There is precedent within our public health care systems, whereby faith-based health organizations provide complimentary services to those accessible through other service providers. Not every service is available at every public facility. In the interest of quality, safety, efficiency and efficacy, our health system does not offer many services (cardiac surgeries, births, hip replacements to name a few) in all facilities across the system.

What about my privacy about medical assistance in dying decisions?

The Personal Health Information Act (PHIA) applies to NSHA and all health care providers in Nova Scotia. Your discussions or decision regarding medical assistance in dying is personal health information and will be treated in the same way as any of your other personal health information. NSHA will not disclose your health information, including information about your decision relating to medical assistance in dying, unless you consented to the disclosure or where PHIA permits the disclosure without your consent.

Does my family need to know?

If you do not provide consent to the sharing of information with your family, including your decisions regarding medical assistance in dying, NSHA will not release your information to your family. However, if you become incapable of making your own health care decisions, your delegate/substitute decision maker will have access to your health information in order to make decisions on your behalf and may request a copy of your health record. In these circumstances your delegate/substitute decision maker would be aware of your decisions relating to medical assistance in dying.

As well, death certificates across Canada may include information that refers to medical assistance in dying.

What other options are there to lessen my suffering and/or provide end-of-life medical care?

Palliative Care is different than medical assistance in dying.

A member of the health care team and a patient’s physician can and will, with their patient’s consent and involvement, take steps to connect the patient with palliative care services. It is important that when a patient has been given a diagnosis of a life-limiting illness with a serious or grave prognosis, that they have the option for palliative care.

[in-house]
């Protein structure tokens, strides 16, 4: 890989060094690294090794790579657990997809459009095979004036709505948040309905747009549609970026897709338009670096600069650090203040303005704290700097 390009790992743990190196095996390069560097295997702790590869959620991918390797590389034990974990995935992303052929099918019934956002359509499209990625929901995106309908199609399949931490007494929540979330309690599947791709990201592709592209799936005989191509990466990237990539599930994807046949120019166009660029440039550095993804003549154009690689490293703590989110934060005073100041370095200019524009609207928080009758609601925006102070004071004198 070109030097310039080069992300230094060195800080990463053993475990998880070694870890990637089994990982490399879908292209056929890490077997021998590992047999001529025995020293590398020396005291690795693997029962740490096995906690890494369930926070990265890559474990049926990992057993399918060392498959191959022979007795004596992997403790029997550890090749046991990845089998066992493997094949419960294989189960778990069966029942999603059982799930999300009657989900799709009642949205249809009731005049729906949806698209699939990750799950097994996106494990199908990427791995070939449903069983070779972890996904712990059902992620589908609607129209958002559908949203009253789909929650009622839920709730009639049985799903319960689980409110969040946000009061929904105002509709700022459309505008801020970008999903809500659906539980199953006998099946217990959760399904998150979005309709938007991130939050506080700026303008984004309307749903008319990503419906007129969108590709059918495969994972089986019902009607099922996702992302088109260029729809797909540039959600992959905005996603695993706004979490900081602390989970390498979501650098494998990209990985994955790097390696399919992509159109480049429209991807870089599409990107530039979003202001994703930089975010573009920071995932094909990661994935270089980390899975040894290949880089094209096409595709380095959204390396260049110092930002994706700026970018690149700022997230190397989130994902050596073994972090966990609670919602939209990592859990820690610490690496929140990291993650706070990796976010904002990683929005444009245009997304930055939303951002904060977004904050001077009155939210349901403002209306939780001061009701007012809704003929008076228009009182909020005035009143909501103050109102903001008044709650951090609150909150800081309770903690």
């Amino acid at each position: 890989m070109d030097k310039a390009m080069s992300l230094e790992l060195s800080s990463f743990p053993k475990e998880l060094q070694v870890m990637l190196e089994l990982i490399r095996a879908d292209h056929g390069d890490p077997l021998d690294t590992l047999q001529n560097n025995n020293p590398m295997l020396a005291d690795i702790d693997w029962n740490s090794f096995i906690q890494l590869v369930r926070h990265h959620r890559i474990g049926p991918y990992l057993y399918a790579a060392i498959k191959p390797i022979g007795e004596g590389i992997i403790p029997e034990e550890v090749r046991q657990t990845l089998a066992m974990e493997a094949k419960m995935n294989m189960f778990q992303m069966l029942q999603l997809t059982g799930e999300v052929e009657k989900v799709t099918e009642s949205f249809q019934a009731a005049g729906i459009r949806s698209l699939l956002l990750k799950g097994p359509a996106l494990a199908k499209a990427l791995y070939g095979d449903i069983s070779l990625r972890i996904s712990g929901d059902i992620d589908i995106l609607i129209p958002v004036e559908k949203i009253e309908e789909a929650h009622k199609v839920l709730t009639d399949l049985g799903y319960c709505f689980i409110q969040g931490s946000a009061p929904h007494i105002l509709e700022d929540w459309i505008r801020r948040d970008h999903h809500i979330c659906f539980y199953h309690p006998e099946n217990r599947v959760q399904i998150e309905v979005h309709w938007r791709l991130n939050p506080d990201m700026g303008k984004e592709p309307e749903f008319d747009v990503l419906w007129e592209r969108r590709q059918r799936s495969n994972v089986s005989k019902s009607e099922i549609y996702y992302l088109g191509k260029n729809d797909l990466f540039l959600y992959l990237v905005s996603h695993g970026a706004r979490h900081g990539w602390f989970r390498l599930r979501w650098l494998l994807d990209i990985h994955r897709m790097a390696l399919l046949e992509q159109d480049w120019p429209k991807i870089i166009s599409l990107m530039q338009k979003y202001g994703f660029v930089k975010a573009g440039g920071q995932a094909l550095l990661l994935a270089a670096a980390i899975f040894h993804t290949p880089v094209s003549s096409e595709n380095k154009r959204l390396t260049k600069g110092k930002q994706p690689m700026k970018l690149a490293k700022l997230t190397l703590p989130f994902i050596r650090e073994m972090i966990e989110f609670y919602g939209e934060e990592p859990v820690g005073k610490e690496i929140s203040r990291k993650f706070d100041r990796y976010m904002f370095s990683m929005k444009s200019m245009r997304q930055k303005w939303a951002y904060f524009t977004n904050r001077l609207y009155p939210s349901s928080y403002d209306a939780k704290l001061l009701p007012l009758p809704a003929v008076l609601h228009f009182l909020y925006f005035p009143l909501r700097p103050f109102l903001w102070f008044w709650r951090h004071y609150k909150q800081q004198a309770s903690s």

Palliative Care is defined by the World Health Organization as an approach that improves the quality of life of patients and their families facing challenges associated with life-threatening illness through the prevention and relief of suffering by means of early identification and assessment and treatment of pain and other physical, psychological and spiritual problems.

Palliative Care and other practitioners will continue to work closely with patients and families to understand and manage their disease and symptoms. Palliative care seeks to:

  • provide relief from pain and other distressing symptoms
  • help individuals manage symptoms, address physical, emotional and spiritual concerns
  • support families
  • enhance quality of life and help patients live as actively as possible
  • prepare individuals for death, and
  • offer bereavement support to loved ones

Palliative care involves a team made up of various health providers. This type of care can support people in their homes, at hospices, in supportive living environments and in hospitals. We understand that the Provinces and Territories will be working with the Federal Government to improve palliative care services for all Canadians.